• Can be stored for extended periods without degrading. This makes them the sensible choice for low maintenance batteries. These are the ones you want in your emergency kit. It also makes them the sensible choice for smoke detectors, clocks, and other things you want to last for a long time.
  • Slightly higher voltage that NiCd and NiMh batteries. This means torches and headlights will shine more brightly with primary cell batteries. But remember that this is a very short lived effect, so don’t be swayed too much by it.


  • Become expensive if replaced often
  • Have relatively low capacities in high drain applications and for many real-world situations.

NiCd (Nickel Cadmium)


  • Works with a simple charger (not damaged by trickle charging)
  • Can supply extremely high power levels for short periods. This is useful in things like power tools, cars, explosives detonators and the like. For general applications this sort of extreme current is not required.


  • Rapidly loses its charge (approximately 30% per month). This means you can’t really keep these batteries charged on standby for rapid deployment, without taking special measures. They are also not much use in anything you want to last for a long time like smoke detectors and clocks.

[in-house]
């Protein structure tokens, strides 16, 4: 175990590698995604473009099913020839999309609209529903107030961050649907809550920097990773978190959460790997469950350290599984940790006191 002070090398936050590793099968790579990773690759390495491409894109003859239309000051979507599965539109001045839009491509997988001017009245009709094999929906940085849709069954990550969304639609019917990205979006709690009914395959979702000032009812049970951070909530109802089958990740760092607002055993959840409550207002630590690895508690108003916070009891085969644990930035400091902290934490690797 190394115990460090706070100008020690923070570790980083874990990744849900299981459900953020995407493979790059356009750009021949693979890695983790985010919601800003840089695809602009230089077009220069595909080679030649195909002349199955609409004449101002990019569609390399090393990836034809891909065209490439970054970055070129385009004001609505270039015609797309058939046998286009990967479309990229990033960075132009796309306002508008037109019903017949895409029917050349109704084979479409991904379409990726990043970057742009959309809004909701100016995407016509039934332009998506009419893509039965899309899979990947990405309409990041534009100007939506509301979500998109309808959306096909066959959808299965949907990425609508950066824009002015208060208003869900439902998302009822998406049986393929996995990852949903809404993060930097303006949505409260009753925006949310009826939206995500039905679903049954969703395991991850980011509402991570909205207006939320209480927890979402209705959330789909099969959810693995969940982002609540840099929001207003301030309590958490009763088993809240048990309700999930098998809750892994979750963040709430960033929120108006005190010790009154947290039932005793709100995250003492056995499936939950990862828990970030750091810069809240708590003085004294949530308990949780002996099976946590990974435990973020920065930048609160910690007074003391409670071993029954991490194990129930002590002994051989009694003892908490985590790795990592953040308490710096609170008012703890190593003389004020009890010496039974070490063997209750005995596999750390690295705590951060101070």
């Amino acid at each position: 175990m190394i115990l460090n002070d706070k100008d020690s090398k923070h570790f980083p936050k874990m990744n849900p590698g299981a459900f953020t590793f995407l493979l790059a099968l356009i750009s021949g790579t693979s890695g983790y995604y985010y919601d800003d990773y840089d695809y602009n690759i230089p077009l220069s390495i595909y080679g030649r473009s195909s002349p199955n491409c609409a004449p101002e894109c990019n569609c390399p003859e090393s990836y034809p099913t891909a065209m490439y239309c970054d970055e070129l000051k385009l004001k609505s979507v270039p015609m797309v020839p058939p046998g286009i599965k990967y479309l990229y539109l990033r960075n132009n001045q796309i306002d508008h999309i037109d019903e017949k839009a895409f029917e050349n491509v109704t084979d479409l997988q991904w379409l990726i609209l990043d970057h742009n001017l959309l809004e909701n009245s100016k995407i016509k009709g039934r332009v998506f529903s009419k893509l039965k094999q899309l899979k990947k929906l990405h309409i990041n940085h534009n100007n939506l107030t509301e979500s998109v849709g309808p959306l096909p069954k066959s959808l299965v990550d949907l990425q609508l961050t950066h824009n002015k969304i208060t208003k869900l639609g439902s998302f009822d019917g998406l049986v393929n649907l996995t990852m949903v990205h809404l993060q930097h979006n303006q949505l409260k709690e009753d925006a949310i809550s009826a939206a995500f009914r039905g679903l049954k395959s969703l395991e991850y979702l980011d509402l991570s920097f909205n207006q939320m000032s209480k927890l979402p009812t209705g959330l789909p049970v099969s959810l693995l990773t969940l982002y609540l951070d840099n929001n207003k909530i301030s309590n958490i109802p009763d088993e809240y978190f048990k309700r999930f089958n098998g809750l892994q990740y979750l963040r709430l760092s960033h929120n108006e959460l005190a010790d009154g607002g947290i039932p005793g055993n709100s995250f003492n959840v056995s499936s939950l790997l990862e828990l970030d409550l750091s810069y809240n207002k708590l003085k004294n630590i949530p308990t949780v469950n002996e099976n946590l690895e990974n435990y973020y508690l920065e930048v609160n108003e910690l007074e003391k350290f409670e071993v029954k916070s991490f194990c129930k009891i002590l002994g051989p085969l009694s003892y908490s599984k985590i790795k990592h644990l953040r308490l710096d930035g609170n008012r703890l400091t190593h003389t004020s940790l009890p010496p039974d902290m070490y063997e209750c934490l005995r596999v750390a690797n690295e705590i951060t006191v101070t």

• Compare poorly to NiMh for capacity. With NiMh chargers now readily available, there is very little reason to want to buy NiCd batteries.

NiMh (Nicket Metal Hydride)


  • These are the highest capacity consumer-ready batteries. For rechargeables, these are the ones to buy.


  • Rapidly loses its charge (approximately 30% per month). This means you can’t really keep these batteries charged on standby for rapid deployment, without taking special measures. They are also not much use in anything you want to last for a long time like smoke detectors and clocks.
  • Requires a special “smart” charger to charge, otherwise batteries are likely to be damaged. Not all smart chargers are created equal, and many are complete rubbish.

Li-Ion (Lithium Ion)


  • Highest capacity of batteries